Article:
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I'm trying to prove $( p \land \lnot q ) \lor ( p \land q) \Leftrightarrow p$

by doing the following:

$$\begin{align} ( p \lor p ) \land \lnot &q & Distributive \\ p \land \lnot &q & Idempotent \\ \end{align}$$

$q$ is still $\{T,F\}$, as is $\lnot q$. Therefore, $( p \land \lnot q ) \lor ( p \land q)$ is contingent upon both q and p.

But my book says it should reduce to p.

Does anyone out there have any insights?

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    $\begingroup$ You applied distributivity incorrectly! $(a \wedge b) \vee (a \wedge c) = a \wedge (b \vee c)$ $\endgroup$ – Lynn May 15 '16 at 22:28
  • $\begingroup$ @Lynn - Thanks! $\endgroup$ – StudentsTea May 15 '16 at 22:32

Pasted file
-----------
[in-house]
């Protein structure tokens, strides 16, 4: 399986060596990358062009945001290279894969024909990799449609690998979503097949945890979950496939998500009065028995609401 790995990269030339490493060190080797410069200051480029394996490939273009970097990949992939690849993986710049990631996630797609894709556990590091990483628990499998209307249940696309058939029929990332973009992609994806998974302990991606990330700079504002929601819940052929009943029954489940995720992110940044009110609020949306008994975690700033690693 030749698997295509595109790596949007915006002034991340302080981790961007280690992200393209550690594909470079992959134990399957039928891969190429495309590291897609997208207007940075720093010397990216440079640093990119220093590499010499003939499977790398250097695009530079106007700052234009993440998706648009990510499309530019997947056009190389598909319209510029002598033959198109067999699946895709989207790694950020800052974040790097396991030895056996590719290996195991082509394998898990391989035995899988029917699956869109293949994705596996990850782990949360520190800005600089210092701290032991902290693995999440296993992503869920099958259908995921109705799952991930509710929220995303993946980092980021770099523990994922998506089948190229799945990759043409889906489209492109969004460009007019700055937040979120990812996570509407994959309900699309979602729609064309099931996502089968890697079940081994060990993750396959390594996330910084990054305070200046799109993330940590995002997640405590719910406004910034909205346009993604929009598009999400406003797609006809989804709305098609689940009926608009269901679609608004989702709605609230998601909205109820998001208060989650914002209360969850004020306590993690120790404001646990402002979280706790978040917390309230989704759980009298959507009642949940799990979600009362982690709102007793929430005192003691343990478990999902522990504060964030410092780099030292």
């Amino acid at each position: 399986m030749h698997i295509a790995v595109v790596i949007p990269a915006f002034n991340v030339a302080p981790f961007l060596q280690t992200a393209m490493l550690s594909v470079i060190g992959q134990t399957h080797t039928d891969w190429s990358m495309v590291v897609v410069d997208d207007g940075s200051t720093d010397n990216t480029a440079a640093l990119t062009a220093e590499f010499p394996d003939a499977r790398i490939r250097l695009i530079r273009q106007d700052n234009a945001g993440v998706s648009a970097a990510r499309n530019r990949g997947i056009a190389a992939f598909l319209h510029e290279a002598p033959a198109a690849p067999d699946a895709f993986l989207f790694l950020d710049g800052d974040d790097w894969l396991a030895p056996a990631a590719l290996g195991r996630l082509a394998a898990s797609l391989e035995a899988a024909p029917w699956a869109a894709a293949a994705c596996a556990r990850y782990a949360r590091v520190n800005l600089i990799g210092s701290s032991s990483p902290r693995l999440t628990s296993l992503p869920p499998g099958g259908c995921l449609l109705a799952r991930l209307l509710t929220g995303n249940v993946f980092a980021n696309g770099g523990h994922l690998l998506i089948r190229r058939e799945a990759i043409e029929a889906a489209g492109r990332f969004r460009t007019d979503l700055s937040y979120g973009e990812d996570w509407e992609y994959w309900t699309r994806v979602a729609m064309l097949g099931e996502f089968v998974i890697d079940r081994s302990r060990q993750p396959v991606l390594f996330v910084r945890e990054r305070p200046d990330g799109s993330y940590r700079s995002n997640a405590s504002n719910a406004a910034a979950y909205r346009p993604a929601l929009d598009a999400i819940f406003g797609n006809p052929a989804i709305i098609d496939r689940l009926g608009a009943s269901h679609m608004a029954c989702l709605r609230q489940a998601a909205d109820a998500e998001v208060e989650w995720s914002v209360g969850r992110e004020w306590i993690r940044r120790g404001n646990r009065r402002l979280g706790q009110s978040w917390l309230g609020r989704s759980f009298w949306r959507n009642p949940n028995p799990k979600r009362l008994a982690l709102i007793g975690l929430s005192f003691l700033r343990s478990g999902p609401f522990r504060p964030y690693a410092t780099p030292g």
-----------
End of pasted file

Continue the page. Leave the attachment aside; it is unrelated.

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Note that the correct distributive statement should be:$$p \land (\lnot q \lor q)$$ The final result should follow quite easily from this.

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As Lynn correctly pointed out, I applied the Distributive Law incorrectly. It should go:

$$\begin{align} ( p \land \lnot q ) &\lor ( p \land q ) \\ p \land ( \lnot q &\lor q ) &Distributive \\ p \land &T &Tautology \\ &p &Identity\\ \end{align}$$

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Using distributivity we have :

$(p \wedge \lnot q) \vee (p \wedge q) \iff p \wedge (q \vee \lnot q)$

Since $(q \vee \lnot q)$ is always true this gives $p$.

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